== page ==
In the recent past the slopes of Mount Cornon were subject to intensive use in a local economy based on forestry, tillage and grazing. Down through the centuries the shepherds working in the area left thousands of inscriptions on the rock using red ochre. The writings specifically make use of alphabetic signs and numbers in a significant display of the sheperds' acquired ability to write. In this context, the recurrent "tag"-like format of the shepherd-writers, a single glyph with one's initials and a date, not unlike that of the contemporary graffiti-writers of the metropolitan suburbs, can be seen as the embodiment of a specific aesthetic of self-esteem, group distinction and individual pride, and as the specific voice of a community of marginal workers exiled to the mountain flanks.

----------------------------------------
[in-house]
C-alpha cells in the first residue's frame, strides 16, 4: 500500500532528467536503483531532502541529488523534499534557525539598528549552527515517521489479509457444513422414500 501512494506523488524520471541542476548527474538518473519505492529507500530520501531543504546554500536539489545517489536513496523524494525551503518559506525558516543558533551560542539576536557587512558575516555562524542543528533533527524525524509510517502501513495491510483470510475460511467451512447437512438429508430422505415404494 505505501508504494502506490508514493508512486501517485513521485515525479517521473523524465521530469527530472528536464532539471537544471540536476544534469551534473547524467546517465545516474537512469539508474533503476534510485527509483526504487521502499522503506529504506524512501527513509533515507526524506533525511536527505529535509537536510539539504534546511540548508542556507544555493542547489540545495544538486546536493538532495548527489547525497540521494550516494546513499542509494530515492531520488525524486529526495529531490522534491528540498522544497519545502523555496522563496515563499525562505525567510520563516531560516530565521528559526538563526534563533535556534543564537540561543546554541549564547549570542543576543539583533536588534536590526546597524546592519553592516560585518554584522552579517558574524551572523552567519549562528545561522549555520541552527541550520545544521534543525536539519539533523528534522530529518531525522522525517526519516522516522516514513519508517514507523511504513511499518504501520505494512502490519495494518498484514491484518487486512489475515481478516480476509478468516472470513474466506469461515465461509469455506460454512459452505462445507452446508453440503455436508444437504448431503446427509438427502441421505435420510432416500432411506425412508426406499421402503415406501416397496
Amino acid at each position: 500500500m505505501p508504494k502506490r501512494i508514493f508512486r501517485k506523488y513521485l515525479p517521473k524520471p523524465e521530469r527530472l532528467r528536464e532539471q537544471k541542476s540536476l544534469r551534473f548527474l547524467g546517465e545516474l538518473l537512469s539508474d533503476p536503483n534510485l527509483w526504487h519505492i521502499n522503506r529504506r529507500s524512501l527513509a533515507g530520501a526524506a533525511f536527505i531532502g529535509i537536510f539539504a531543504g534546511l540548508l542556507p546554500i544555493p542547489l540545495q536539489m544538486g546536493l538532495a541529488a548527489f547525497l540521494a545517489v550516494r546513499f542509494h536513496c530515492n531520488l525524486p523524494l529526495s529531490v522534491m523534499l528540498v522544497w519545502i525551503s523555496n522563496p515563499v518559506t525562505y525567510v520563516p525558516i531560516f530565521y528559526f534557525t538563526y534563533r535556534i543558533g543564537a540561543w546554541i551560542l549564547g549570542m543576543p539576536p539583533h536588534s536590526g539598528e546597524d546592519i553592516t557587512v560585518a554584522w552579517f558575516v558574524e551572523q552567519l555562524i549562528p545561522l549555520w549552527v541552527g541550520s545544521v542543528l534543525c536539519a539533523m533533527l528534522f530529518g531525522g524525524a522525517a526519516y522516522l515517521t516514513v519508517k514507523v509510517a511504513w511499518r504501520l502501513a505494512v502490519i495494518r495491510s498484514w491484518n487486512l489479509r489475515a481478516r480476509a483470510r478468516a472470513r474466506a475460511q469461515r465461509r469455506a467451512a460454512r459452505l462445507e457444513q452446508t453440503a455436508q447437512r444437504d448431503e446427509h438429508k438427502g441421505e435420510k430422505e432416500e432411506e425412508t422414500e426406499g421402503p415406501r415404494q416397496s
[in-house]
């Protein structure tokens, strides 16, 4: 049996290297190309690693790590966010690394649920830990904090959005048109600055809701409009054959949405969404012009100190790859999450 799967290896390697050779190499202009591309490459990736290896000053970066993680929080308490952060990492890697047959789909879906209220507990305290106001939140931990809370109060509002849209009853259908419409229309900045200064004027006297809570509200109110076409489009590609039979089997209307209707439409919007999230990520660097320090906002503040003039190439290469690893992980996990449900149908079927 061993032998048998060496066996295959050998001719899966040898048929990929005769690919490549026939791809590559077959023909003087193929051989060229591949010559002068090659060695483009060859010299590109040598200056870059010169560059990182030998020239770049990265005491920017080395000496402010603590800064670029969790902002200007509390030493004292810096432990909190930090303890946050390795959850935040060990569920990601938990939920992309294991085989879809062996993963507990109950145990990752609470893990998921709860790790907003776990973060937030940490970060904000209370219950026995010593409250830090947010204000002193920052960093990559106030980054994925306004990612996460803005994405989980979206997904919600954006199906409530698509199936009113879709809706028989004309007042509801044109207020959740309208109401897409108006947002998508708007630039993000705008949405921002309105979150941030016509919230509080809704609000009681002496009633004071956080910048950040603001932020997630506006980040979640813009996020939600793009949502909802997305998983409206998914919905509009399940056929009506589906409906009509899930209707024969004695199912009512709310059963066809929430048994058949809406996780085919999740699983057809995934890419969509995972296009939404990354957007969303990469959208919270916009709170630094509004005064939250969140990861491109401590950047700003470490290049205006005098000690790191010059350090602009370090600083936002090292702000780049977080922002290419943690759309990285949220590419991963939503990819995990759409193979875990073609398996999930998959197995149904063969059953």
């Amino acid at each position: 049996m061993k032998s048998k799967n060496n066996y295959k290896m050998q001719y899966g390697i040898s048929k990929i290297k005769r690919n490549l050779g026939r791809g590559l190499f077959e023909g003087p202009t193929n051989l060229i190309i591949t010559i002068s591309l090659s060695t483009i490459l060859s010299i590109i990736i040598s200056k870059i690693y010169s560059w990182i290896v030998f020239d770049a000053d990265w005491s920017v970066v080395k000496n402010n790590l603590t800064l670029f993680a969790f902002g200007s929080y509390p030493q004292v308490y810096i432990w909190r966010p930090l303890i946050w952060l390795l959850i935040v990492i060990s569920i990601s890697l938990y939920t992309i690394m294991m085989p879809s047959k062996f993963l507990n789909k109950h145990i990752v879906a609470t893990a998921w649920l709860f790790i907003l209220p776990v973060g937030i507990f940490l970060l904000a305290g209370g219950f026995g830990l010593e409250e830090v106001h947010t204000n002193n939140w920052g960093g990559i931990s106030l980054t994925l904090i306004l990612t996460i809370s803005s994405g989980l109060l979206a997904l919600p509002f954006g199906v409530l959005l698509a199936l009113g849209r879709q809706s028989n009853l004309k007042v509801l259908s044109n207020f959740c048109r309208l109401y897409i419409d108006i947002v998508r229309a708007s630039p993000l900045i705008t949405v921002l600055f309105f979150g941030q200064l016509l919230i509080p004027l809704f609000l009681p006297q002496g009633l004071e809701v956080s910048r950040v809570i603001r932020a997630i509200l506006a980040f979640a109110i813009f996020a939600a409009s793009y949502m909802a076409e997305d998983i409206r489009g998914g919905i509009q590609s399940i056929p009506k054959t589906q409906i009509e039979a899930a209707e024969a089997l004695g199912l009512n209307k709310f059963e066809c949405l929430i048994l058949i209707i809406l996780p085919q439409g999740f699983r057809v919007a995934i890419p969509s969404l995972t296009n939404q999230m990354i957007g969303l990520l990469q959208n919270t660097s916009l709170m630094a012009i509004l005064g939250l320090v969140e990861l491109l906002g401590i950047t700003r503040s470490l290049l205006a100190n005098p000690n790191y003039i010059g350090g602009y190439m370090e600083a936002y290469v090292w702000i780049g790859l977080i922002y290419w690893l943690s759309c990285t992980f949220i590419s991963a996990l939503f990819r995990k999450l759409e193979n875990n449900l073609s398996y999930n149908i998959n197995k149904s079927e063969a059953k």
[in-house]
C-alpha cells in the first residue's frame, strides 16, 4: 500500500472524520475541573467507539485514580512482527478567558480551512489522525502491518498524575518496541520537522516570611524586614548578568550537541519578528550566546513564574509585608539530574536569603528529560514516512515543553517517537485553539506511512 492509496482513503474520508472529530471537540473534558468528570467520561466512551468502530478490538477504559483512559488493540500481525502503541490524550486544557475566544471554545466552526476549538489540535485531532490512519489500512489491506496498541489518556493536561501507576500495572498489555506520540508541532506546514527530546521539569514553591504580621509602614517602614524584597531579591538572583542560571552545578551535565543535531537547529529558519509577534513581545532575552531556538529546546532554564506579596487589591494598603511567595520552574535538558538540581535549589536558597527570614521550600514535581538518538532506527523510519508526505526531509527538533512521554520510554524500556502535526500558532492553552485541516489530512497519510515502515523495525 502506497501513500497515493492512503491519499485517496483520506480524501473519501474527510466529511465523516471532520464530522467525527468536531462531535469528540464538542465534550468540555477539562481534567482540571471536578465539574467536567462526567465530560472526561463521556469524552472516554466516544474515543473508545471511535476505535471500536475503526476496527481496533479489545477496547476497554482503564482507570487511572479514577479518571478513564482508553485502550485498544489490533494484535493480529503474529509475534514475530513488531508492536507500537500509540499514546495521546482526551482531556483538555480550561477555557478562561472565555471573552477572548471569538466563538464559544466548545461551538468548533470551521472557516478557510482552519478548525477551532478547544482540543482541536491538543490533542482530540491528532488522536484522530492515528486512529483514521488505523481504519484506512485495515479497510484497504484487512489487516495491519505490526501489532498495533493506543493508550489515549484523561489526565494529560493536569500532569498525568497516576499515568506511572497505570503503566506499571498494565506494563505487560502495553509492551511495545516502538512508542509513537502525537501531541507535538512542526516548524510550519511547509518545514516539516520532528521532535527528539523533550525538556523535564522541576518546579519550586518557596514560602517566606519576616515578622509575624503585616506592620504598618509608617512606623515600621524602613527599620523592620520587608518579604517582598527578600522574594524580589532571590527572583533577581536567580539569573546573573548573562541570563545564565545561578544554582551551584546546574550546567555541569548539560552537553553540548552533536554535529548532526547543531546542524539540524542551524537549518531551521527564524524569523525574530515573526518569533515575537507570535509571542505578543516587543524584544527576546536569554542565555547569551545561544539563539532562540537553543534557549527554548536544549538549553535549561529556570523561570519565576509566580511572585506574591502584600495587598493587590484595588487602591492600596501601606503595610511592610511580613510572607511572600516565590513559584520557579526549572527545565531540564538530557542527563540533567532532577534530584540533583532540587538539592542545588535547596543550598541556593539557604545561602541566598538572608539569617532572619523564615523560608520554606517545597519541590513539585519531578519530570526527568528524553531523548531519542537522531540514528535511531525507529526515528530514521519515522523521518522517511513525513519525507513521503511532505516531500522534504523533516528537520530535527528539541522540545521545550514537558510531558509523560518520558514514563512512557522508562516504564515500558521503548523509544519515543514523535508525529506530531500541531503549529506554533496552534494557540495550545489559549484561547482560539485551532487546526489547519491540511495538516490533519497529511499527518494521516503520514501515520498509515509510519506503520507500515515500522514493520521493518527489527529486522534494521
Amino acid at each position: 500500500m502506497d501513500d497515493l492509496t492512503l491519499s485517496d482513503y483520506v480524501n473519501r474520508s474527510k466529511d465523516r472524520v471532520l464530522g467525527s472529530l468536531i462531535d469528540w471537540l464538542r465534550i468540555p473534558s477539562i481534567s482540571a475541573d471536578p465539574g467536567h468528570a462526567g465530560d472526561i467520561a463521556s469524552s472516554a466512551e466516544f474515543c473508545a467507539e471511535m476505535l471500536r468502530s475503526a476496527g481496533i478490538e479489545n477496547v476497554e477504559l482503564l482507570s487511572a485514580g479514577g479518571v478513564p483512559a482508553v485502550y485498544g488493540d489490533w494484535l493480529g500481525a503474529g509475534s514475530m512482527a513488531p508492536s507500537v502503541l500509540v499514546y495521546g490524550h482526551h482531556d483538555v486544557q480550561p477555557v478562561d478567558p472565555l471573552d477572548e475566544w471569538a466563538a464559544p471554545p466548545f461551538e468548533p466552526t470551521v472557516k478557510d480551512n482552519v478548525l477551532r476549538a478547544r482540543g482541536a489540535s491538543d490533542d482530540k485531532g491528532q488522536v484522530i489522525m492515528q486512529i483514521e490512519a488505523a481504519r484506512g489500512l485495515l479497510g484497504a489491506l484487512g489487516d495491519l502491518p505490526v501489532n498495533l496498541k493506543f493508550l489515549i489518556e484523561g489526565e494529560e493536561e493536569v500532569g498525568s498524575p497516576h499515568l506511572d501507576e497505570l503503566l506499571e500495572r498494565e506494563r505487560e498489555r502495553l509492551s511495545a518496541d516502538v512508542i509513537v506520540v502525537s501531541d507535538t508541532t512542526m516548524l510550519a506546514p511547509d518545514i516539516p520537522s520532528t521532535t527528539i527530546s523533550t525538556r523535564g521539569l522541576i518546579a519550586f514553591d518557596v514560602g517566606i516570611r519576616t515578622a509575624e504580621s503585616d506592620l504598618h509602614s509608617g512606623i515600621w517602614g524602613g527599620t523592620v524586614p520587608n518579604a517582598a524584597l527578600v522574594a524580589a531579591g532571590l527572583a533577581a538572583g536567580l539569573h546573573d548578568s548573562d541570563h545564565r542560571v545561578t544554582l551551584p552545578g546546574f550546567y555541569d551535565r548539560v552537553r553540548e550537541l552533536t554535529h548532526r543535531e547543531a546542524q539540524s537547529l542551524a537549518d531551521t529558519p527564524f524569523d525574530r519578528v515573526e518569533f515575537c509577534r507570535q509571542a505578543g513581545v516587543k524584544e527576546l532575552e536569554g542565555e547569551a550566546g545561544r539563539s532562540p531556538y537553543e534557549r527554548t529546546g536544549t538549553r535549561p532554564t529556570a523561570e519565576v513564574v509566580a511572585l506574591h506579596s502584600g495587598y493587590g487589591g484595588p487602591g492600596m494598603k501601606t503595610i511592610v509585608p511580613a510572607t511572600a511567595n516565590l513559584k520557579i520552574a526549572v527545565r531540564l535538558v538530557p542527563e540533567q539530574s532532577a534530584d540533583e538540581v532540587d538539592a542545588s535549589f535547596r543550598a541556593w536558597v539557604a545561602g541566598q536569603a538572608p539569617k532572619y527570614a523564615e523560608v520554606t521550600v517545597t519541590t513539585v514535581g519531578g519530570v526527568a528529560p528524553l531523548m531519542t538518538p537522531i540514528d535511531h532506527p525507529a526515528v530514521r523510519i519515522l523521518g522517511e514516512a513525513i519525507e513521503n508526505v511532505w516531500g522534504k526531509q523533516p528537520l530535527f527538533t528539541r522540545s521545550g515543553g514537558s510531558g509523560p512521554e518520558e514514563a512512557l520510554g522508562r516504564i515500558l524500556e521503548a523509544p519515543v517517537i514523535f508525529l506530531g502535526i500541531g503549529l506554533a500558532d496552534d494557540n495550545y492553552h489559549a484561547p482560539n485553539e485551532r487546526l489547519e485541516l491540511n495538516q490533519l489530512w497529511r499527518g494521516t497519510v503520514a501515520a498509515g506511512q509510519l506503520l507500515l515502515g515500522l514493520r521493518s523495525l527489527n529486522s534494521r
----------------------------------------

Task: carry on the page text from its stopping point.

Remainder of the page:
Museo Chileno de Arte Precolombino
Boletín del Museo Chileno de Arte Precolombino v.19 n.1 2014
"Adio Pastori!". Ethics and Aesthetics of an Alphabetized Pastoral Subculture: The case of fiemme in the Eastern Alps (1680-1940)